Tuesday, April 7, 2009

Zoos: A Historical Perspective

Zoos: A Historical Perspective is "A collection of pamphlets and guide books published by zoos over the past century that has been collected by the National Zoological Park branch of the Smithsonian Institution Libraries." The collection includes objects from zoos and gardens across the world. The introduction to the collection makes grand statements about the purpose and uniqueness of this collection. Unfortunately, an almost complete lack of metadata, searching capabilities or basic organization makes navigating and using this collection a tedious chore.

The introduction clearly states the sort of fields this collection could contribute to, including animal studies, human-animal relationships and graphic design. It does not list any explicit curation or collection policy, mentioning only that the project came about after a massive re-organization of the National Zoological Park's archival collection. It is anyone's guess exactly why they chose to put these objects up. I could not find a date of last update anywhere on the site, but judging from the decidedly web 1.0 feel of the collection it does not look like it has been updated recently.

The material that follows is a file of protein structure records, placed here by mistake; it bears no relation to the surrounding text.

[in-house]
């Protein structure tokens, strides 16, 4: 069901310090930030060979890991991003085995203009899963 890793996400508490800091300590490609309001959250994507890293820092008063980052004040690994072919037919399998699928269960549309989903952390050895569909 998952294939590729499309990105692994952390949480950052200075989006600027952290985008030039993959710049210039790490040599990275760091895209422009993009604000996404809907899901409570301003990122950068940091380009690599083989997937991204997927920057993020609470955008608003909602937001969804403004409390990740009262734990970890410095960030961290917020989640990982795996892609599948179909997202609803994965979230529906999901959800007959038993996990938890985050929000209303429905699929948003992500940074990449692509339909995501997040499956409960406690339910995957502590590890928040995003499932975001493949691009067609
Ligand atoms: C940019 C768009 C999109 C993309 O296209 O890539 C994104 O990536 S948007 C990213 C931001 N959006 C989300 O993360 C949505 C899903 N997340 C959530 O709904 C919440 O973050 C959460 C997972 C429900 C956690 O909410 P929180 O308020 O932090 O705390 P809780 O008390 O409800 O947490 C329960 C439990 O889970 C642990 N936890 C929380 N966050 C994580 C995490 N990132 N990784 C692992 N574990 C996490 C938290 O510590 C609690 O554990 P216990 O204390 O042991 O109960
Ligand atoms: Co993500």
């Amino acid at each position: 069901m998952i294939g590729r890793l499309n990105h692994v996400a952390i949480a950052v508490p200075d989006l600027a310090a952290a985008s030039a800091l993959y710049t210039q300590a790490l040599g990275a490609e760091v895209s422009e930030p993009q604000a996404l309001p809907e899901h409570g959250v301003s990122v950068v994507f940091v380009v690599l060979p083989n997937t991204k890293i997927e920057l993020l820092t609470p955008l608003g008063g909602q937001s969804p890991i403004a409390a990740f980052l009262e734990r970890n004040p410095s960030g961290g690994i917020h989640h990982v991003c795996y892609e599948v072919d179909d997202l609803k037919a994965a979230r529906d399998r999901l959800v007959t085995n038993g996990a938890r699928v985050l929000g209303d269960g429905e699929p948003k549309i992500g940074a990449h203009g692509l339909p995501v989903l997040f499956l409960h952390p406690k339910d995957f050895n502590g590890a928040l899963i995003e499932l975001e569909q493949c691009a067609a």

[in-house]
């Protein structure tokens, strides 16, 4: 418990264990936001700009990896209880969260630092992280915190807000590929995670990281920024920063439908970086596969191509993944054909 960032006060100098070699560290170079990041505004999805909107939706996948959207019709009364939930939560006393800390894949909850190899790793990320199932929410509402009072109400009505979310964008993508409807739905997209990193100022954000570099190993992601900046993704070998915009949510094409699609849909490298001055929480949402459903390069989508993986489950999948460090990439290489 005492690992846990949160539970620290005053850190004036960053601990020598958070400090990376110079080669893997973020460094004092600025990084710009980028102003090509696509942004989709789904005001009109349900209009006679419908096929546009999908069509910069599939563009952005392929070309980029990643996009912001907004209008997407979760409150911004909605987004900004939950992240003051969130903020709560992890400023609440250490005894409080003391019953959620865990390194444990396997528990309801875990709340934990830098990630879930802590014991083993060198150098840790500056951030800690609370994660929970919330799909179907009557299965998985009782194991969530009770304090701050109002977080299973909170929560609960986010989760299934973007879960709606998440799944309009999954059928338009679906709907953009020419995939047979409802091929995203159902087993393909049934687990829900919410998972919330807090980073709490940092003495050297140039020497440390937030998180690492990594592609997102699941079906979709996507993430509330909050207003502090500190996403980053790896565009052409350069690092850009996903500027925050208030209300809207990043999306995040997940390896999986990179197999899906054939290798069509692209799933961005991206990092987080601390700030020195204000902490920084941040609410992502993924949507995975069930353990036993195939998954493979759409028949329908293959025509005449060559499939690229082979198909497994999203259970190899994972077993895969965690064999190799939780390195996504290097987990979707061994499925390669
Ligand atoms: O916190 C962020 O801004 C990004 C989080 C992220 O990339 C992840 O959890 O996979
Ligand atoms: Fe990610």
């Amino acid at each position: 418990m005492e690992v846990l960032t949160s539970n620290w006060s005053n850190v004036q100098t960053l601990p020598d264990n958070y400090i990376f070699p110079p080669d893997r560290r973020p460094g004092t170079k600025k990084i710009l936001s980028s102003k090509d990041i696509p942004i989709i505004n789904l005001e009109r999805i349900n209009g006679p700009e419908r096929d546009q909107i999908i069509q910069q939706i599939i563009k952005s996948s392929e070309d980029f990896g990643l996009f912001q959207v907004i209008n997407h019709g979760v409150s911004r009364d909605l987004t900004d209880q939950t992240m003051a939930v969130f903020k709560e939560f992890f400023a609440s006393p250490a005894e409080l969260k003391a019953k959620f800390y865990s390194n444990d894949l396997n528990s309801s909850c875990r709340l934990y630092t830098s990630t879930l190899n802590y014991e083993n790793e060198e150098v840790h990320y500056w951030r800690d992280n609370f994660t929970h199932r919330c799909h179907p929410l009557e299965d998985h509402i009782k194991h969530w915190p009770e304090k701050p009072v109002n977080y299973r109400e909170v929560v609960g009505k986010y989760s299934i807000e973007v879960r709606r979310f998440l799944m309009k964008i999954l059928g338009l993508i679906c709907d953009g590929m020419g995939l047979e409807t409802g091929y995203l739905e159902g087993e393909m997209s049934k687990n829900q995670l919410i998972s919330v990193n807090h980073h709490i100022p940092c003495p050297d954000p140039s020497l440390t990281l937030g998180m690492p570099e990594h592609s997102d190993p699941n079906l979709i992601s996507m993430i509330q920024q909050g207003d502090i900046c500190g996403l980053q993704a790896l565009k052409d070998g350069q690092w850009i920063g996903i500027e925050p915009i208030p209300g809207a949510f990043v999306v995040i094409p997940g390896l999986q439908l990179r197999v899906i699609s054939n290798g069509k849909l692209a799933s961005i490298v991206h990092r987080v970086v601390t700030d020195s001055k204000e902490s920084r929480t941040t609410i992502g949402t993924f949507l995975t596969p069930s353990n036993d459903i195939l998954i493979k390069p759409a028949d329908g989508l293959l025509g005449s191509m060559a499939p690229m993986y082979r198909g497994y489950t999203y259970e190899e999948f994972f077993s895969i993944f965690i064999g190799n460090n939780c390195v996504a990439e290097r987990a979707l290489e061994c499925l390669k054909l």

There is no search function. none. Not even a helpful browsing arrangement. Objects are arranged alphabetically, by the country the pamphlets came from, on one loooong page with click through links to the objects themselves. There is also a woeful lack of metadata. Besides the "author" (more often than not the zoological institution) and name listed above the object, there is a short, sometimes illuminating but mostly redundant description and the indicator From the Collections of the National Zoological Park Library, Smithsonian Institution Libraries  underneath. There is no metadata associated with the objects themselves.

Speaking of the objects, each one is of a fairly large size but there is no ability to zoom in. Most objects from other countries have foreign text underneath them with not translation or explanation. Also, every object has a black frame with a "Smithsonian Institute Libraries" logo underneath. Kudos for avoiding something as ludicrous as a watermark but this additional branding seems unnecessary, especially as there seems to be absolutely no way to stumble upon these objects without coming from the Smithsonian-hosted main site. Interoperability is technically possible, as they have not blocked linking or right clicking, but the collection is of no help in providing a link or even associated data about copyright or legal matters.

All in all there are some interesting objects here. The introduction seems to want the audience to be serious cultural and zoological researchers but the poor design, non-existent metadata and search capabilities and mediocre picture resolutions make it good for not much other than to point out how not to build a digital collection.

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